A Problem with the Space Inside it to Learn

Justin Lanier shared this bit of loveliness on Twitter the other day:

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I love everything about it. I printed out a couple of copies this morning and made them available at breakfast. My kids are 5 and 7. Maya, the 7-year old, has read A Fly on the Ceiling a time or two, but has otherwise not yet been introduced to coordinate grids, graphing, slope, parallel and perpendicular lines, etc. Daphne, the 5-year old, is in the same boat, except she hasn’t read A Fly on the Ceiling. I was curious what would happen.

After studying it for a bit, Maya went straight for the rulers. She spent some time measuring the axes, trying to figure out how far apart the numbers were. She was surprised they weren’t an even centimeter or inch apart. She figured out their distance, then compared the x-axis to the y-axis for a while. For those of us familiar with coordinate grids, the axes quickly recede into the background so we can see the information laid on top. For someone new to coordinate grids, they carried lots of information.

“Mommy, I see these faint lines–like graph paper–that line up with the numbers. I think that helps you see where you are. It’s like the tape lines in A Fly on the Ceiling.”

After a while, she seemed content-for-now about the axes, and moved on to looking at the two lines. She started measuring the distance between them.

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I got up to make my oatmeal, and noticed someone else in the family was using a different approach.

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When I asked Sam what he’d been doing, he told me he was thinking about ways to see if the lines were parallel. Maya overheard him, and said, “Oh! I don’t think they’re parallel. She started showing us with her hands how the lines were ever so slightly tipped toward each other. She said, “They’ll meet someday, way, way over here.” I asked her how she knew. Back to work she went.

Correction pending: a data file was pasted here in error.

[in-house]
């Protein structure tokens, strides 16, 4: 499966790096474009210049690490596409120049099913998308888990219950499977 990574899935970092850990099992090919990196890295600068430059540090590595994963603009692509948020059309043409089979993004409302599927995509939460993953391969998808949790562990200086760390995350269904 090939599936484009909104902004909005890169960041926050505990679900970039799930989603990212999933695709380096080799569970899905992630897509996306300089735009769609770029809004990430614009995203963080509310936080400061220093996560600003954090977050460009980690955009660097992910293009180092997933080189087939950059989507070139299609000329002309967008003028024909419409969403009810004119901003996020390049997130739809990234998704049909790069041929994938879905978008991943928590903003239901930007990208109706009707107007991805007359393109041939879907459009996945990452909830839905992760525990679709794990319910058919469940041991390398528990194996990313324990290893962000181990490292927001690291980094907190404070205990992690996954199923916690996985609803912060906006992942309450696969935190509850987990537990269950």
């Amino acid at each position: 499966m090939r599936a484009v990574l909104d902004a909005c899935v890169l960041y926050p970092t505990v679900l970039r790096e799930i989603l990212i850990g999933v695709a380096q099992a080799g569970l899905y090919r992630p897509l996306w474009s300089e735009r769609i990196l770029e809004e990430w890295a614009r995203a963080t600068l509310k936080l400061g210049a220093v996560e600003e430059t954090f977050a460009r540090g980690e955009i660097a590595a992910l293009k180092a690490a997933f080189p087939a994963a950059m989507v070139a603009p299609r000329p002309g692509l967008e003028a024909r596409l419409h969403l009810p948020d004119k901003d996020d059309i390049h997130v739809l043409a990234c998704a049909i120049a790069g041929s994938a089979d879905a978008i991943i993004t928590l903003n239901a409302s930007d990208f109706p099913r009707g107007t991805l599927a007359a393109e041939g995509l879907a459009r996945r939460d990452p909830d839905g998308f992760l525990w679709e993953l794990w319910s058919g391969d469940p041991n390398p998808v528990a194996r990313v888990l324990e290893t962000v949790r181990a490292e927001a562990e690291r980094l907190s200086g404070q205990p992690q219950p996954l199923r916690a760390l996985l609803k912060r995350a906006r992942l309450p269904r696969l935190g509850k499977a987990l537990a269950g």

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Meanwhile, Daphne got in on the action with her own ruler.

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And I noticed this sketch in the newspaper. Sam wasn’t done.

IMAG3854This problem is so lovely because it’s tantalizing, and open, and full of possibilities. It reminded me of this tweet that went by yesterday.

Screen Shot 2015-02-01 at 12.48.48 PMThis problem has plenty of space inside it to learn. What do you think Daphne learned? What’s she thinking about?
IMAG3858Maya kept wanting to measure the distance between the lines, and we ended up playing around with that idea some. She isn’t there yet, but she’s starting to see the helpfulness of right angles. She’s really into rulers right now, and she spent quite a bit of time figuring out how to write down the lengths she found. She told me one was 3 1/4″ and the other was 3 1/8.”

I asked her which was longer.

“3 1/4.”

I said, “Wait a minute! Eight is more than 4! That can’t be right!”

She said, “The 8 tells me that the inch is cut into 8 pieces, so each piece is smaller because there are more of them. Actually, 1/8 is half the size of 1/4.”

Happy dance. Of course we spent a little more time playing with that idea. Then she said, “I want to write down what I think. It asks, ‘What do you think,’ and I want to write about that. I think I want to write about whether the lines are parallel or not.”

What a lovely change from her curriculum at school, which is nothing but bubbles, boxes, and blanks to fill in.

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